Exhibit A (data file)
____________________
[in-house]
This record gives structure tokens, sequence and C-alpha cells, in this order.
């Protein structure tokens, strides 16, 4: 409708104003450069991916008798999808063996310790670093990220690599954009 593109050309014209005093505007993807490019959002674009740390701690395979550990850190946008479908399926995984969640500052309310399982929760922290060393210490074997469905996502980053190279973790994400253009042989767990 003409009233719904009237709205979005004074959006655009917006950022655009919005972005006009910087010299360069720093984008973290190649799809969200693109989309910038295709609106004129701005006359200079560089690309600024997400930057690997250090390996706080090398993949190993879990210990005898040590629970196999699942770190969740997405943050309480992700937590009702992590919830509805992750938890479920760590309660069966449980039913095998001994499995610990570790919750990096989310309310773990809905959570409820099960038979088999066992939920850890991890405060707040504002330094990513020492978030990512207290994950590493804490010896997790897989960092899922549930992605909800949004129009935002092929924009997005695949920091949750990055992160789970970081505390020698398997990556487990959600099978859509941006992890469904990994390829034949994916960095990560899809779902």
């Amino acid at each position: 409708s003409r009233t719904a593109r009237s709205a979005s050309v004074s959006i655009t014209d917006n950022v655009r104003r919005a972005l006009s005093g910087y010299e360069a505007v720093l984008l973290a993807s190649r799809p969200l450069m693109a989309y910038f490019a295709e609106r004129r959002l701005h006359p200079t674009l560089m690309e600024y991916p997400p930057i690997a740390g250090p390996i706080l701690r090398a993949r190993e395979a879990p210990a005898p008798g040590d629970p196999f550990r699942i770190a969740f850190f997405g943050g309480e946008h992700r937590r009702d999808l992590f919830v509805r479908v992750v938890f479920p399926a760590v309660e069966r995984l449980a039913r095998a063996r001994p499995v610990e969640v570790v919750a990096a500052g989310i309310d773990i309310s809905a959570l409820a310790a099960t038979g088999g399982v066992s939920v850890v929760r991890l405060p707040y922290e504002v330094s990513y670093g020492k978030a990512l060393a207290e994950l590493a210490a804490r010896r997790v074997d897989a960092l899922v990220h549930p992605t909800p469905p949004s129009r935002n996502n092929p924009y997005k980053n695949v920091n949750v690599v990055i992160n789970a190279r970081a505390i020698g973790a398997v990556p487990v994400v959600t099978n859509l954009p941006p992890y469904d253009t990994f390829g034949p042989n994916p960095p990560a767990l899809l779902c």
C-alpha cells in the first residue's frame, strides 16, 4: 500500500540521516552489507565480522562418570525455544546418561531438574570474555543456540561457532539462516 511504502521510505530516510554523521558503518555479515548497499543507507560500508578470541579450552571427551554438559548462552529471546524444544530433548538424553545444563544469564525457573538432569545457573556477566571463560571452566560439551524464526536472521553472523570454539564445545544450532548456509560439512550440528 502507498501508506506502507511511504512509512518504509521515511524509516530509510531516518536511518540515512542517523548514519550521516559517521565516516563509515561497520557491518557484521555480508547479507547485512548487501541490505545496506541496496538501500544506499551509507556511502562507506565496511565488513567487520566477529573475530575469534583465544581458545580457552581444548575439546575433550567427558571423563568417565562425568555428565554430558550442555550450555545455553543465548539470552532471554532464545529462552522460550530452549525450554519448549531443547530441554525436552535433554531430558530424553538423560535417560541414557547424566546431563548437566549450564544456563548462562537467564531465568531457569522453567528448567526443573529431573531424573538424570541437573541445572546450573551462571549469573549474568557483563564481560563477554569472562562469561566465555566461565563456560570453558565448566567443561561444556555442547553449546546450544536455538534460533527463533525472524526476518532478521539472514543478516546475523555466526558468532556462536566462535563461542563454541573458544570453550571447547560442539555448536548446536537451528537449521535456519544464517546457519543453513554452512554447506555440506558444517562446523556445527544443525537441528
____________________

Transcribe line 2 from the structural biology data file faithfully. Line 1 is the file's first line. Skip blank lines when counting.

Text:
This record gives structure tokens, sequence and C-alpha cells, in this order.